1. 15.1.2.1. Kondratieff's long waves
          2. 15.1.2.2. Kuznet's Cycle
          3. 15.1.2.3. The Juglar Cycle
          4. 15.1.2.4. The Kitchin Cycle
        3. 15.1.3. Anticipating trouble
      2. 15.2. Preparing for the Worst
        1. 15.2.1. Deleveraging balance Sheets
        2. 15.2.2. Containing Working Capital
        3. 15.2.3. Pricing under Pressure
        4. 15.2.4. Maintaining market share
        5. 15.2.5. Conserving cash
        6. 15.2.6. Keeping key employees
        7. 15.2.7. Selling off assets
      3. 15.3. Preparing for the Upturn
        1. 15.3.1. Acquiring competitors
        2. 15.3.2. Planning short-term for the long-term
          1. 15.3.2.1. Rolling quarterly plans
          2. 15.3.2.2. Speeding up the information flow
          3. 15.3.2.3. Accelerating response rates
    2. 16. Making Your Business Plan Work
      1. 16.1. Shaping Your Company
        1. 16.1.1. Living the plan
        2. 16.1.2. Putting together an organisation
          1. 16.1.2.1. Basic design
          2. 16.1.2.2. Functional model
          3. 16.1.2.3. Divisional form
          4. 16.1.2.4. Matrix format
          5. 16.1.2.5. Your own way
        3. 16.1.3. Developing procedures
        4. 16.1.4. Using advisors
      2. 16.2. Preparing Your People
        1. 16.2.1. Encouraging leadership
        2. 16.2.2. Developing skills
        3. 16.2.3. Creating a culture
        4. 16.2.4. Building a team
        5. 16.2.5. Rewarding results
          1. 16.2.5.1. Paying a commission
          2. 16.2.5.2. Awarding bonuses
          3. 16.2.5.3. Sharing profits
          4. 16.2.5.4. Sharing ownership
        6. 16.2.6. Assembling your finances
          1. 16.2.6.1. Pilling on the debt
          2. 16.2.6.2. Raising Venture Capital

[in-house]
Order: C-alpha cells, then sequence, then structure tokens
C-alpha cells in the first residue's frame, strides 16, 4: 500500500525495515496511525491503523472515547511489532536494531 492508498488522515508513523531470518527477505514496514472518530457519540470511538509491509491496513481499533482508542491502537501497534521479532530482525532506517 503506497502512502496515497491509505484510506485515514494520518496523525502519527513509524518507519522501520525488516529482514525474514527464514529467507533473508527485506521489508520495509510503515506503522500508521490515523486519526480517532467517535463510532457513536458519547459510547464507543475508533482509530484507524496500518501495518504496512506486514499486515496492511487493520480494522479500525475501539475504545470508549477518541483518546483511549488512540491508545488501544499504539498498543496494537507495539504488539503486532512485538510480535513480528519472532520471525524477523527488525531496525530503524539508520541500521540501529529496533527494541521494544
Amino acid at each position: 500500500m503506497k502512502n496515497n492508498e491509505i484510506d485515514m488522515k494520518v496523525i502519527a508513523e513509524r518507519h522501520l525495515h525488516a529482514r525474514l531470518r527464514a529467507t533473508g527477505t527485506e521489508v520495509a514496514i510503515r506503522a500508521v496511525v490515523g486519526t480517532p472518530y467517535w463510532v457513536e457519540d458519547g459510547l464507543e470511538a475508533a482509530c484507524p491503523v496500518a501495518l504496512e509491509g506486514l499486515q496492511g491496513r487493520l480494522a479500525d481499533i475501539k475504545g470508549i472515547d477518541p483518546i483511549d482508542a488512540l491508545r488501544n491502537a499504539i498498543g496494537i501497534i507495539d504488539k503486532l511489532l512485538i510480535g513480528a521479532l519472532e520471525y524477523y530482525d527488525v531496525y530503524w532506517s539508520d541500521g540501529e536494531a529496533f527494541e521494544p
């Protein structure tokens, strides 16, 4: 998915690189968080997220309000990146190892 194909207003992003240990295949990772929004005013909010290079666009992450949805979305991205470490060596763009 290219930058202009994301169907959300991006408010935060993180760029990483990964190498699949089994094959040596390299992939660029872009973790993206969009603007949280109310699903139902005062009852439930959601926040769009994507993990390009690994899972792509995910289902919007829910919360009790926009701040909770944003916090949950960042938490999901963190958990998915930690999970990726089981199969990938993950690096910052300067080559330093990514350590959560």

3. 16.2.6.3. Finding business angels
          4. 16.2.6.4. Floating on a Stock Market
        7. 16.2.7. Planning for the exit
    3. 17. Learning from Others: A Sample Business Plan
      1. 17.1. Safari Europe: Business Plan
  11. VI. The Part of Tens
    1. 18. Ten Questions to Ask About Your Plan
      1. 18.1. Are Your Goals Tied to Your Mission?
      2. 18.2. Can You Point to Major Opportunities?
      3. 18.3. Have You Prepared for Threats?
      4. 18.4. Have You Defined Your Customers?
      5. 18.5. Can You Track Your Competitors?
      6. 18.6. Where Are You Strong (and Weak)?
      7. 18.7. Does Your Strategy Make Sense?
      8. 18.8. Can You Stand Behind the Numbers?
      9. 18.9. Are You Really Ready for Change?
      10. 18.10. Is Your Plan Clear, Concise and Current?
    2. 19. Top Ten Business-Planning Never-Evers
      1. 19.1. Failing to Plan in the First Place
      2. 19.2. Shrugging Off Values and Vision
      3. 19.3. Second-guessing the Customer
      4. 19.4. Underestimating Your Competition
      5. 19.5. Ignoring Your Own Strengths
      6. 19.6. Mistaking a Budget for a Plan
      7. 19.7. Shying Away From Reasonable Risk
      8. 19.8. Allowing One Person to Dominate the Plan
      9. 19.9. Being Afraid to Change
      10. 19.10. Forgetting to Motivate and Reward
    3. A. Glossary of Business and Accounting Terms